Overview:The Federal Unemployment Tax Act (FUTA), along with state unemployment insurance systems, pays unemployment insurance benefits to employees who lose their jobs through no fault of their own. While FUTA taxes are not withheld from employees' pay, most employers must pay FUTA taxes on a quarterly basis up to an annual wage base. The base FUTA tax rate is 6% and the taxable wage base is $7,000. Most employers also must pay state unemployment insurance taxes, although at different annual wage bases and tax rates than under FUTA. A few states also require employees to contribute into the system. Employers can take steps to reduce their federal unemployment insurance tax rates.
FUTA Credits: Employers may be able to reduce their overall FUTA liability by taking credits against state unemployment insurance contributions paid. Beware that these credits may be reduced in a given year if the state where the employer is located is a credit reduction state - a state that has borrowed money from the federal government to pay regular benefits during times of high unemployment, but that has failed to pay back the loans by certain dates. The US Department of Labor certifies by each November 10 which states have taken steps toward financial solvency.
Employer Benefit Overpayment Penalties: Employers may be subject to higher unemployment insurance (UI) benefit costs if they do not properly respond to UI claim notices received from state labor departments requesting information about benefit claims. This is because the unemployment insurance laws in every state and the District of Columbia now conform to the federal Trade Adjustment Assistance Extension Act (TAAEA). These laws prevent individuals who file UI benefit claims from receiving greater amounts of benefits than they are actually entitled to and improve the states' ability to recover such overpayments. However, some sates impose even stricter standards than those required by the TAAEA.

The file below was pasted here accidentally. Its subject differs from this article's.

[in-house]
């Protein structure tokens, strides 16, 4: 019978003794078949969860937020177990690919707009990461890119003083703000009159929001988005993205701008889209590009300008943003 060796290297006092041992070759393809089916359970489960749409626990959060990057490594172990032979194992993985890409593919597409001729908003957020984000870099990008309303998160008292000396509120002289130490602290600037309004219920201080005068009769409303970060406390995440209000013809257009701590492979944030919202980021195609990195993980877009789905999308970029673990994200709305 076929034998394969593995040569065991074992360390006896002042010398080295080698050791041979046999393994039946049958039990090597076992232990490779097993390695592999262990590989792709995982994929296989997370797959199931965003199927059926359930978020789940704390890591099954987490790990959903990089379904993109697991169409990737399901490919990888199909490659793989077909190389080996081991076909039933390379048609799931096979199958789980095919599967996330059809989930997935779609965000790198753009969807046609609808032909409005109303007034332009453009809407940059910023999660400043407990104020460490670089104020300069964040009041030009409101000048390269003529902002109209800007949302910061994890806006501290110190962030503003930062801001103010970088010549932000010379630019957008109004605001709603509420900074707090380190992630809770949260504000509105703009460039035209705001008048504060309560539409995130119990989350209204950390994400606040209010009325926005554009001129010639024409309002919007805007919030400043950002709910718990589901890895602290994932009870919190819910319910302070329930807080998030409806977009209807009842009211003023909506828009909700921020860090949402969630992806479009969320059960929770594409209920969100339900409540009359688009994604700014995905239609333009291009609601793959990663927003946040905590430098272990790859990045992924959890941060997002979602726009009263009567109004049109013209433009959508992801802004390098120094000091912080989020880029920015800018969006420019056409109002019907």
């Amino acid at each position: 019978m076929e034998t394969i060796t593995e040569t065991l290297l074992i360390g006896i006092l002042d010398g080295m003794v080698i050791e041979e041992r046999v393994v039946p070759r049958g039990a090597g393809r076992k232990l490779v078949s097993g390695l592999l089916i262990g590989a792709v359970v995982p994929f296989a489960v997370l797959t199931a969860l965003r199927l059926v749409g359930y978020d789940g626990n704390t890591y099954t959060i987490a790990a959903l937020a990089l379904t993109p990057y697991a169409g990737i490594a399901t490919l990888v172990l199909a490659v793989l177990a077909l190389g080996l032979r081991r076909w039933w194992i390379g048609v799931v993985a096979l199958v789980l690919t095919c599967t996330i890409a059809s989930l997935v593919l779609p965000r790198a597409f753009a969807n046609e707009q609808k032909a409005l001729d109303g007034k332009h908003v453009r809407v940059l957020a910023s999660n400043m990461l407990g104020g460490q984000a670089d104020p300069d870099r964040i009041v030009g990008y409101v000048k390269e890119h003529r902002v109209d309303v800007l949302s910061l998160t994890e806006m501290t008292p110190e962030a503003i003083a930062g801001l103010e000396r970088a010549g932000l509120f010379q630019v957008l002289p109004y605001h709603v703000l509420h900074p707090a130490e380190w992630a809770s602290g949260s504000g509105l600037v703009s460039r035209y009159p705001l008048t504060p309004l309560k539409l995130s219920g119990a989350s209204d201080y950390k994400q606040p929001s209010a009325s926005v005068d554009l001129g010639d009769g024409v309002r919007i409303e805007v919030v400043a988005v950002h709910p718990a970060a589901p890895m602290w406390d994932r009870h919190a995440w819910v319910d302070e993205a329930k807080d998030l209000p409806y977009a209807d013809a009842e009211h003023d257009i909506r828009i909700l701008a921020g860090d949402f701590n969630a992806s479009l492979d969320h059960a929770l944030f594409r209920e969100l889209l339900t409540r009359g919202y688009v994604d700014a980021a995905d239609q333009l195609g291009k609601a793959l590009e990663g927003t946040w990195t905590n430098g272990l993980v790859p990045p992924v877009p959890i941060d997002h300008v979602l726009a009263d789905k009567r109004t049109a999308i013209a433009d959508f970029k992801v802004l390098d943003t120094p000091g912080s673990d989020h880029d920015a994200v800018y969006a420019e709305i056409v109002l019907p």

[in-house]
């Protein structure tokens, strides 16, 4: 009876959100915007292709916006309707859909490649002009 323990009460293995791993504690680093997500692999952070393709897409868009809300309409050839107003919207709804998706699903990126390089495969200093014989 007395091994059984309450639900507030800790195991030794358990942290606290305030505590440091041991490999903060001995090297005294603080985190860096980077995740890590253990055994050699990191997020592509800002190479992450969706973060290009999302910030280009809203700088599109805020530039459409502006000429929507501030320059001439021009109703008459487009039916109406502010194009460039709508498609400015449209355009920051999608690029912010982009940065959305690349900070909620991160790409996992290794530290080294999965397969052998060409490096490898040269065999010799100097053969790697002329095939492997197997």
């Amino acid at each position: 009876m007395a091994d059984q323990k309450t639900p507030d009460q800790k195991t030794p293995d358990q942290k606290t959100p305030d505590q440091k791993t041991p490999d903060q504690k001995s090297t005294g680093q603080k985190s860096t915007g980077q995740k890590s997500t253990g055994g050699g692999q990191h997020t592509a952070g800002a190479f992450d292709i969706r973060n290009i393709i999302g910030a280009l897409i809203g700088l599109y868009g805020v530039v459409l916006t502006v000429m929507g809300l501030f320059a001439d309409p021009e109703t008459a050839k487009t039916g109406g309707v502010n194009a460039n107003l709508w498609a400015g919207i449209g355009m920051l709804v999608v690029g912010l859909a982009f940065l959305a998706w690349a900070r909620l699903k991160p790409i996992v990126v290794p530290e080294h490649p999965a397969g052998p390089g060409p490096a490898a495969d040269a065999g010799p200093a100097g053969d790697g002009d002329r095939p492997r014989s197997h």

Author: Rena Pirsos, JD, Legal Editor
Updated to reflect a change in the test used for employment classification under California Wage Orders, and a forthcoming penalty under the Property Service Workers Protection Act.
Updated to reflect a forthcoming increase in the penalty for failing to timely file quarterly reports.
Updated to reflect information on a New Jersey Supreme Court case regarding unemployment benefits eligibility.
Updated to reflect protections against identity theft under the Michigan Employment Security Act, effective March 21, 2018.
Updated to include information on a Kentucky Supreme Court case regarding liability for making false statements in unemployment proceedings.
Updated to include final regulations governing supplemental EMACs, effective January 1, 2018.
Updated to include an amendment related to unemployment benefits eligibility and domestic violence, effective January 1, 2018.
Updated to reflect the applicability of electronic filing and electronic funds transfer requirements to smaller employers, effective January 1, 2018.
Compliance with federal (FUTA) and state (SUTA) unemployment insurance taxes and employer options for reducing their tax rates.